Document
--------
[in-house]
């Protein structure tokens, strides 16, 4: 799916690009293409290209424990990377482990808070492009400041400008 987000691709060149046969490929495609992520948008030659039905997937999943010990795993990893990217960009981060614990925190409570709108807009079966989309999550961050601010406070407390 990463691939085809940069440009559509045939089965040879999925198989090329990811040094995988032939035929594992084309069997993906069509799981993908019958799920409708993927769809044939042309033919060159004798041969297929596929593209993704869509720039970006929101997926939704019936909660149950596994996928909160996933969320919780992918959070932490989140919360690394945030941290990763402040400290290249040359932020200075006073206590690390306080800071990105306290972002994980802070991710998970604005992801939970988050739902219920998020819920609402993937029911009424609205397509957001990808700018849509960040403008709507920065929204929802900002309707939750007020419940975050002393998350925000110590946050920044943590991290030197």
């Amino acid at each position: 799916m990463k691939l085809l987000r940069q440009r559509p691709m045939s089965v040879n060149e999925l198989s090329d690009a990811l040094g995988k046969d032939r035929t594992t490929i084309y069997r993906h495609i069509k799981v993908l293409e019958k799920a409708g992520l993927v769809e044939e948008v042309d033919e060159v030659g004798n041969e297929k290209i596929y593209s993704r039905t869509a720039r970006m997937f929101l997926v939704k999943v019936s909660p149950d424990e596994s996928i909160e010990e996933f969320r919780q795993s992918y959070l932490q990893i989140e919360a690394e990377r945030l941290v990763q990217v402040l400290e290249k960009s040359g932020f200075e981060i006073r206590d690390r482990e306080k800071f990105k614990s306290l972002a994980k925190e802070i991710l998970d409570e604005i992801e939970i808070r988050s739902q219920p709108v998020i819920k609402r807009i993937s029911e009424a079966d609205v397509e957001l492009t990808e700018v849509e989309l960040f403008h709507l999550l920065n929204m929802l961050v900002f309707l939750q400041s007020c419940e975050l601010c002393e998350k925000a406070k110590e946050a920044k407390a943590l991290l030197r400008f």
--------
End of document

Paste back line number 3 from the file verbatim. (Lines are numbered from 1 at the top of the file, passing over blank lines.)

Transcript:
């Amino acid at each position: 799916m990463k691939l085809l987000r940069q440009r559509p691709m045939s089965v040879n060149e999925l198989s090329d690009a990811l040094g995988k046969d032939r035929t594992t490929i084309y069997r993906h495609i069509k799981v993908l293409e019958k799920a409708g992520l993927v769809e044939e948008v042309d033919e060159v030659g004798n041969e297929k290209i596929y593209s993704r039905t869509a720039r970006m997937f929101l997926v939704k999943v019936s909660p149950d424990e596994s996928i909160e010990e996933f969320r919780q795993s992918y959070l932490q990893i989140e919360a690394e990377r945030l941290v990763q990217v402040l400290e290249k960009s040359g932020f200075e981060i006073r206590d690390r482990e306080k800071f990105k614990s306290l972002a994980k925190e802070i991710l998970d409570e604005i992801e939970i808070r988050s739902q219920p709108v998020i819920k609402r807009i993937s029911e009424a079966d609205v397509e957001l492009t990808e700018v849509e989309l960040f403008h709507l999550l920065n929204m929802l961050v900002f309707l939750q400041s007020c419940e975050l601010c002393e998350k925000a406070k110590e946050a920044k407390a943590l991290l030197r400008f």